LeSean McCoy had a huge game in the first meeting, rushing for 184 yards. The offensive line showed last week what it could do when it’s overpowering. I was particularly impressed with how Allen Barbre filled in for Jason Peters. If Peters is absent, It will be interesting to see if Barbre can remain effective. Washington’s right outside linebacker Brian Orakpo is effective in run defense, and right defensive end is Stephen Bowen is also solid against the run.

On defense, the Eagles need to stop Washington’s rushing game. Alfred Morris is averaging 5.2 yards per carry, and has topped 120 yards in consecutive weeks. That opens up the play-action, which Washington does exceptionally well.  The onus will be on the three defensive linemen and DeMeco Ryans to keep Morris in check.

In Washington’s three wins this season, Griffin never attempted more than 32 passes. And this was not because they ran the ball late in games – each game was fairly close. Pierre Garcon has been very productive this season, topping 100 yards in each of the past two games. But the big difference from the last game is tight end Jordan Reed, who didn’t start in Week 1 and played just 33 percent of the snaps. All his production came in the second half. Reed is now a featured part of Washington’s offense, and it gives them a dimension they simply didn’t have before.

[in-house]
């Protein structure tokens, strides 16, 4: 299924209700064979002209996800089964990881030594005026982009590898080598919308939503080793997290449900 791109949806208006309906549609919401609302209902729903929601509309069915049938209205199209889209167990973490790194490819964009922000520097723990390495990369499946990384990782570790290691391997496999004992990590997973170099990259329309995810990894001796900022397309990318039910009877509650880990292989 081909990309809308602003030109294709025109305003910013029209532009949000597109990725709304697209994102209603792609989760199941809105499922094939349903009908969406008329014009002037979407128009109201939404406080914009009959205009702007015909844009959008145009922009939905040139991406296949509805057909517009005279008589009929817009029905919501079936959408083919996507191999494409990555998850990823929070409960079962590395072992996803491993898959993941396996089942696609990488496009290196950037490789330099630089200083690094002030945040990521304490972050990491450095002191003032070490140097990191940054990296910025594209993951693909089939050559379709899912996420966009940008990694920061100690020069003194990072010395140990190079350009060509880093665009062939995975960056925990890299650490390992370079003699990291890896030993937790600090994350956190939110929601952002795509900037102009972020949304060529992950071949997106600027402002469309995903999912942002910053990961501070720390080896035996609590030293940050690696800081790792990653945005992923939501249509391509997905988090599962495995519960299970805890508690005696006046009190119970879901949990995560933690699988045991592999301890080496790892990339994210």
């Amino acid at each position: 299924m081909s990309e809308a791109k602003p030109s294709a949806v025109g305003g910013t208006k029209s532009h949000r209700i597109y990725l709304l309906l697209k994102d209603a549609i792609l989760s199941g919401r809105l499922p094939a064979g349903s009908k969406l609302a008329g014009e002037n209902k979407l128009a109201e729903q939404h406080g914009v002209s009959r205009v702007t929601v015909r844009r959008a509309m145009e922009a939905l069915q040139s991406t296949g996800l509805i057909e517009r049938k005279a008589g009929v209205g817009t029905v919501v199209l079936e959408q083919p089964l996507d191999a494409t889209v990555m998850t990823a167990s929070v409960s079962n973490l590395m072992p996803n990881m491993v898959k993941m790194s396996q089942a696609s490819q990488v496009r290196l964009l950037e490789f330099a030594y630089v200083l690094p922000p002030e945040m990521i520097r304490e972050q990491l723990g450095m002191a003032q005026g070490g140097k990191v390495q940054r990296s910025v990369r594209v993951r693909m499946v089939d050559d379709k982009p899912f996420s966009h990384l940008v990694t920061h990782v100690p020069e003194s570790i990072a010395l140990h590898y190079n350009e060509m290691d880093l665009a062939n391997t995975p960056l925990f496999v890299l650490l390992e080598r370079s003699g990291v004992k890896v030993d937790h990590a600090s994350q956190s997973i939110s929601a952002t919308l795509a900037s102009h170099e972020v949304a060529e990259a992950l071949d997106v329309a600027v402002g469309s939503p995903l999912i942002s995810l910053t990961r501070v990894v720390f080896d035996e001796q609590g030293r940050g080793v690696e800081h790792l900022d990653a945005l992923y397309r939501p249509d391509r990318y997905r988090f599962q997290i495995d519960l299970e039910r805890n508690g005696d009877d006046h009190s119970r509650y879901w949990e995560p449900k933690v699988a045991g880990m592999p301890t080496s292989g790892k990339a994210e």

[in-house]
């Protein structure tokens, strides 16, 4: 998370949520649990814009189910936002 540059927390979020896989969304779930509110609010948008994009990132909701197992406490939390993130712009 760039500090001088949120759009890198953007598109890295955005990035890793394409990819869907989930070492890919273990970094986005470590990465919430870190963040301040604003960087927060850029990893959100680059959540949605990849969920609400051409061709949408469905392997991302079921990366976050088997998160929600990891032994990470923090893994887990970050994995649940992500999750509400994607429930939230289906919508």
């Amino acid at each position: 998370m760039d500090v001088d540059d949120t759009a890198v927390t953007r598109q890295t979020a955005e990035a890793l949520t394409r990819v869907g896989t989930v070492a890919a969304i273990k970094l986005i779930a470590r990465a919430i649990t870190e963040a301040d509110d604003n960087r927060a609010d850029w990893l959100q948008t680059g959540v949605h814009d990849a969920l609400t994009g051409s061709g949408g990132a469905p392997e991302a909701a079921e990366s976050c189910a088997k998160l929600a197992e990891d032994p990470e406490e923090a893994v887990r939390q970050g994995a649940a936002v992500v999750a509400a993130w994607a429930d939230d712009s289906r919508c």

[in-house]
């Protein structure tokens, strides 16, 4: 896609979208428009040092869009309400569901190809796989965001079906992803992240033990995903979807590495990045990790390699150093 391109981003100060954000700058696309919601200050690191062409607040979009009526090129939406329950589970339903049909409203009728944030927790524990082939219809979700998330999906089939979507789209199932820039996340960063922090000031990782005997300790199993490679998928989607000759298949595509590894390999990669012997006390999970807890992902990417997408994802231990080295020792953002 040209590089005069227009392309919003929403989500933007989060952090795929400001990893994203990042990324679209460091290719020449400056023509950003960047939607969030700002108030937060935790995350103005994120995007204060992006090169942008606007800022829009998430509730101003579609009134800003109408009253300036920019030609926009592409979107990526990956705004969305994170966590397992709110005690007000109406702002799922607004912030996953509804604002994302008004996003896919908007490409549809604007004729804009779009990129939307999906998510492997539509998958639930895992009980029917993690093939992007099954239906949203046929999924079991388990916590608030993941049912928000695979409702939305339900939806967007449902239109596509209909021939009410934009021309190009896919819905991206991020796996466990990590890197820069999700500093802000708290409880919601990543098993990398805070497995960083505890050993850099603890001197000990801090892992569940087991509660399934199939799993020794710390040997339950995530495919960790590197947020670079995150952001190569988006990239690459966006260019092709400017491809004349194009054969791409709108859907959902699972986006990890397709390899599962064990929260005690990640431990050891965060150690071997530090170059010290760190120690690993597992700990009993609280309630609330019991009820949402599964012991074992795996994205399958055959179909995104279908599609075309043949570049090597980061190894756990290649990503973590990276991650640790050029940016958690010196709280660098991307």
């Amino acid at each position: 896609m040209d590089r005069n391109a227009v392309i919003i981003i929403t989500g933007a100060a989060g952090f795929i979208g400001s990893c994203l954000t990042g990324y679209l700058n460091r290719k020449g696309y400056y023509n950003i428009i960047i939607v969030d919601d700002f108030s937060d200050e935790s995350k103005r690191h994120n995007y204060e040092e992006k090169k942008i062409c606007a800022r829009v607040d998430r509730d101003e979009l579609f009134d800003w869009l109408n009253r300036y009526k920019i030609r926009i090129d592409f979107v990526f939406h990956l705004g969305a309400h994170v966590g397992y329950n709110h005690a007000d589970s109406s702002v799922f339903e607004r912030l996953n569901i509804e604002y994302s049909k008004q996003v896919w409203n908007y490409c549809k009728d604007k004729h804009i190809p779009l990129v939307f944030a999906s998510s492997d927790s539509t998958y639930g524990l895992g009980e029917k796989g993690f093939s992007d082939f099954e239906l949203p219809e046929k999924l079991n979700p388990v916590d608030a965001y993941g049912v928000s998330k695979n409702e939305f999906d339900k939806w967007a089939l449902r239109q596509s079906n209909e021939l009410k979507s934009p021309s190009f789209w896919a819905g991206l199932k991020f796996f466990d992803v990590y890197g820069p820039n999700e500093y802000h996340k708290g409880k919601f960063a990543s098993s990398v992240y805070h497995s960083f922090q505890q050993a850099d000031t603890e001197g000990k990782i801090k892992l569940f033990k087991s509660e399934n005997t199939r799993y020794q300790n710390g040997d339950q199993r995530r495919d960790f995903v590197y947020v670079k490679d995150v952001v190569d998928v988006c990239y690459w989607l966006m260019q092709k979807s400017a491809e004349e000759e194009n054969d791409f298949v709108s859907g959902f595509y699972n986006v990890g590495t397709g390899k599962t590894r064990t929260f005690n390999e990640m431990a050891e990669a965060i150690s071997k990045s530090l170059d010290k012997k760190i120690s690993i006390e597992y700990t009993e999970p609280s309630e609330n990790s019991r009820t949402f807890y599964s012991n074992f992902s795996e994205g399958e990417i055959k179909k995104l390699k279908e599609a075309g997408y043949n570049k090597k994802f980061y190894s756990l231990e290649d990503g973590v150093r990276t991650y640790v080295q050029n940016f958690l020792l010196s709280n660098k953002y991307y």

Likely without Mychal Kendricks, the Eagles might need to rely on Najee Goode to fill that role. They could also use Patrick Chung on Reed. I’m curious to see what’s in the game plan.

The defense has not allowed three touchdowns in a game in the past five games. If they can do it again, they’ll win. I’m not convinced they can do it on Sunday, but the offense might still be able to outscore Washington. Pay attention to special teams, too – Washington has been susceptible to long returns. They’ve allowed two punt return scores and a 90-yard kick return.

This is not an easy game, and Washington is the type of that can get hot. But if Foles plays well, the Eagles will enter the bye week ready for the most intriguing December that Philadelphia has experienced since 2010.

Prediction: Eagles 35, Redskins 31.

What goes right: Foles throws three touchdowns, McCoy eclipses 100 yards, and Ertz finds the end zone.

What goes wrong: The defense’s hot streak concludes. Foles throws an interception.

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Jeff McLane Inquirer Staff Writer
About this blog
Birds' Eye View is the Inquirer's blog covering all things Philadelphia Eagles and the NFL.

Jeff McLane Inquirer Staff Writer
Zach Berman Inquirer Staff Writer